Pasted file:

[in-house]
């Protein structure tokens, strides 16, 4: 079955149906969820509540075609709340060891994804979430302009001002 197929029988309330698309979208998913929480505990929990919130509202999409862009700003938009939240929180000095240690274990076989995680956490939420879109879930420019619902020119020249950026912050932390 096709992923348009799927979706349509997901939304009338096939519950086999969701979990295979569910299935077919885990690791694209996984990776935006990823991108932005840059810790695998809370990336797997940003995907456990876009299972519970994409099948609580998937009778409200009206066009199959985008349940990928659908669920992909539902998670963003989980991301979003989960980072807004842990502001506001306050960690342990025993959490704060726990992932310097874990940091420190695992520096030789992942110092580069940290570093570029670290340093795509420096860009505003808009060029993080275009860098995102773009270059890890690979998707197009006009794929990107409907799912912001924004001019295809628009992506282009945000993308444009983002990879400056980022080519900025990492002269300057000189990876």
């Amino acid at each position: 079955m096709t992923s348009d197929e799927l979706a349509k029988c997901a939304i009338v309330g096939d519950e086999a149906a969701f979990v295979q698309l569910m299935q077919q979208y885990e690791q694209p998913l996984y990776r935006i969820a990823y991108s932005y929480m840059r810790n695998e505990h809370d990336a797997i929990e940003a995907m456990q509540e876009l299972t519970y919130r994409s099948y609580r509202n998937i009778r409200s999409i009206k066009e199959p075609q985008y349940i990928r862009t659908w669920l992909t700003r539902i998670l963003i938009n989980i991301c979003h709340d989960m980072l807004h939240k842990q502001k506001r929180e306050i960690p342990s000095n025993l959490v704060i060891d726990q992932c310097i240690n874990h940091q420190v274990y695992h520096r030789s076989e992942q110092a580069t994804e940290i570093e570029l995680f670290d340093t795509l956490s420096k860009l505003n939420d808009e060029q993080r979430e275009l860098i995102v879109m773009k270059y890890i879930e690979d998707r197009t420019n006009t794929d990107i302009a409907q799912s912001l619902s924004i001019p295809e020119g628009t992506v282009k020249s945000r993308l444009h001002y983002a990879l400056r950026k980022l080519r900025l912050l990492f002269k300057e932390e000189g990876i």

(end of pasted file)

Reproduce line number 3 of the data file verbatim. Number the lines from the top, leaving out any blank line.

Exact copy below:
């Amino acid at each position: 079955m096709t992923s348009d197929e799927l979706a349509k029988c997901a939304i009338v309330g096939d519950e086999a149906a969701f979990v295979q698309l569910m299935q077919q979208y885990e690791q694209p998913l996984y990776r935006i969820a990823y991108s932005y929480m840059r810790n695998e505990h809370d990336a797997i929990e940003a995907m456990q509540e876009l299972t519970y919130r994409s099948y609580r509202n998937i009778r409200s999409i009206k066009e199959p075609q985008y349940i990928r862009t659908w669920l992909t700003r539902i998670l963003i938009n989980i991301c979003h709340d989960m980072l807004h939240k842990q502001k506001r929180e306050i960690p342990s000095n025993l959490v704060i060891d726990q992932c310097i240690n874990h940091q420190v274990y695992h520096r030789s076989e992942q110092a580069t994804e940290i570093e570029l995680f670290d340093t795509l956490s420096k860009l505003n939420d808009e060029q993080r979430e275009l860098i995102v879109m773009k270059y890890i879930e690979d998707r197009t420019n006009t794929d990107i302009a409907q799912s912001l619902s924004i001019p295809e020119g628009t992506v282009k020249s945000r993308l444009h001002y983002a990879l400056r950026k980022l080519r900025l912050l990492f002269k300057e932390e000189g990876i």